Dave – Jason Aaron
There are many comics to adore this year. thus making the best writer category a hard one to choose. For me, Aaron takes the top spot. He not only pulled off Marvel’s big event War of the Realms, but also started a new series at Image Comics with Sea of Stars, closed out his 7-plus-year run on Thor with King Thor, and introduced Conan the Barbarian to the Marvel universe with flying colors. And not only that, he did the seemingly impossible by making Conan feel right at home at Marvel. The ungodly amount of pressure to pull off just one of these monumental things in a single year is impressive enough.
Forrest – Tradd Moore
Donny Cates’ take on the Silver Surfer may be the best since Stan Lee, but Black wouldn’t be the book it was without Moore’s trippy, weird, and slightly discomforting art. You feel the pull in your stomach as the Surfer is torn from asunder, tearing through space and time. You witness the intense sadness in his usually cold and featureless face upon watching civilization after civilization fall. Your mind drifts into visions of ancient wars, alien bodies, and metaphysical permutations with each page turn. Truly, no artist delivers a time, a place, and a feeling as strongly and confidently as Moore does.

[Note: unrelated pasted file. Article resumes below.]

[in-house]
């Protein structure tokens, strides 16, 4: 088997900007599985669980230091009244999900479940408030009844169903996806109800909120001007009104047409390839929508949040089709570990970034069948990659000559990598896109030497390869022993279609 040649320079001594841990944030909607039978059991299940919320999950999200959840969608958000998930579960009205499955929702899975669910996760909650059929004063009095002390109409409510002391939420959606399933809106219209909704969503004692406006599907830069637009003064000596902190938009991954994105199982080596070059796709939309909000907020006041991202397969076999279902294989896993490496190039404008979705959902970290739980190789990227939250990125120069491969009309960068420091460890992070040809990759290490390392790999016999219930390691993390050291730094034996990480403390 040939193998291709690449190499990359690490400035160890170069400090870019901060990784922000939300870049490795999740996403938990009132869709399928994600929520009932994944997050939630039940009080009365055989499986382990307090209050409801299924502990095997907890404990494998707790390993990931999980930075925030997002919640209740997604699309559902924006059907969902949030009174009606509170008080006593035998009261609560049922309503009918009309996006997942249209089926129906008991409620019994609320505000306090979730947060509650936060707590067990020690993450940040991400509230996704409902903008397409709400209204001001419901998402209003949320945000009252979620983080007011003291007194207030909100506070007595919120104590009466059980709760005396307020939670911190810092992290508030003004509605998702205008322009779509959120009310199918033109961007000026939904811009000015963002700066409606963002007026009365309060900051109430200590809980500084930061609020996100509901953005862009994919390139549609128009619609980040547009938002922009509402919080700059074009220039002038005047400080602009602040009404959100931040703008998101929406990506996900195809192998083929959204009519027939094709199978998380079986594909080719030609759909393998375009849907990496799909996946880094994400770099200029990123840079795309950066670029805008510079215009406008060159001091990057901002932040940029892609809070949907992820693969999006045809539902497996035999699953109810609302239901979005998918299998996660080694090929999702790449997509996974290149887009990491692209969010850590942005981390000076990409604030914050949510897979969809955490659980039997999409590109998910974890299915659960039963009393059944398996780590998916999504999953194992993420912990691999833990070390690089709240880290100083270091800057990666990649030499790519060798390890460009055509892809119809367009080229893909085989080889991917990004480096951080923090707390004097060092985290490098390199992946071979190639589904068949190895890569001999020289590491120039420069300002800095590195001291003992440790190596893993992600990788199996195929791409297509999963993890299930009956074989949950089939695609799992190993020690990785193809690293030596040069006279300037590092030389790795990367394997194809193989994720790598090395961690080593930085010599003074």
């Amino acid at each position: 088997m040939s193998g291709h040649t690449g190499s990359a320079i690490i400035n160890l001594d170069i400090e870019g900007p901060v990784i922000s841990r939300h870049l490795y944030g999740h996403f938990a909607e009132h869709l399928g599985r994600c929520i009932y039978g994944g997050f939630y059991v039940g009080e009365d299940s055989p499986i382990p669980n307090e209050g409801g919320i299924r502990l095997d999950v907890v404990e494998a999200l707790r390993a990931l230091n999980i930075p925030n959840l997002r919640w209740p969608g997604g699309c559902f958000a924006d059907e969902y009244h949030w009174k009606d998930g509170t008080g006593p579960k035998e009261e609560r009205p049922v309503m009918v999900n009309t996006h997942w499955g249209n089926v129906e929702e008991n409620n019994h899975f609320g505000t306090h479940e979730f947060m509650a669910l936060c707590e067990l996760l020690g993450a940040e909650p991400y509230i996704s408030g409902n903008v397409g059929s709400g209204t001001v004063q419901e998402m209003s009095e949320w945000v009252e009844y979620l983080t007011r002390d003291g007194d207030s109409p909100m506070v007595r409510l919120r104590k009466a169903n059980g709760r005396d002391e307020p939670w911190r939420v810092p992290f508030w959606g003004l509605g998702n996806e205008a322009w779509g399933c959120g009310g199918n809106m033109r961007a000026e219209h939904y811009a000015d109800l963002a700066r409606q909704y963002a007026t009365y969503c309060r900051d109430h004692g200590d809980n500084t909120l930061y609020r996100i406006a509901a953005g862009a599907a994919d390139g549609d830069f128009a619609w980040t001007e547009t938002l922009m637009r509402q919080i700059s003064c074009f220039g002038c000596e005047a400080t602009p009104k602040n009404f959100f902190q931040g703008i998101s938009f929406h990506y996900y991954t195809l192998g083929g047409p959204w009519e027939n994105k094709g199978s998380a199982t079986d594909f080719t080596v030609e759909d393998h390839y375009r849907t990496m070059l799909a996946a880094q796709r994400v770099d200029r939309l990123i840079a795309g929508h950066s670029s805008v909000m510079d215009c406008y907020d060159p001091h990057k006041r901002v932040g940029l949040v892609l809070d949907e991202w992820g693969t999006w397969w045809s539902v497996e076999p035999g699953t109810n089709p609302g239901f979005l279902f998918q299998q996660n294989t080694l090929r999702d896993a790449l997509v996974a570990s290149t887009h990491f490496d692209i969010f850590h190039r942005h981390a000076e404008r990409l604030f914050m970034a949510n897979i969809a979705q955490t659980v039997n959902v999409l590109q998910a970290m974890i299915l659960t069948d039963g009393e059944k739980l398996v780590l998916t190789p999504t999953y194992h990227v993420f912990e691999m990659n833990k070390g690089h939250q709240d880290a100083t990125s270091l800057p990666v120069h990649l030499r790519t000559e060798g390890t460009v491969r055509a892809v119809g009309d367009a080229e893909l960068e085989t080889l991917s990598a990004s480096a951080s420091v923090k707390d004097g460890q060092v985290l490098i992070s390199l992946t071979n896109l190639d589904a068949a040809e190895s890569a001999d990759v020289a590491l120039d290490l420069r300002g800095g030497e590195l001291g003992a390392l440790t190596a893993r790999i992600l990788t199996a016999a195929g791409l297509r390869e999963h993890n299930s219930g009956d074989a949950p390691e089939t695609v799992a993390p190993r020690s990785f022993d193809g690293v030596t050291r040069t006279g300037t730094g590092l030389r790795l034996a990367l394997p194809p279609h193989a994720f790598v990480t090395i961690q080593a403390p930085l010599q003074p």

Dave – Bilquis Evely
Evely continues to be one of my favorite artists thanks to her unique detailed style. Excellent inks and pencils make her books look otherworldly, which is important considering much of her work is surrounding The Dreaming. Her work is capable of capturing humanity in the most inhuman things, her montaged full and double-page splashes make Si Spurrier’s storytelling abilities sing, and she’s capable of capturing your imagination while the words practically attack you. It’s art unlike anything else currency being done.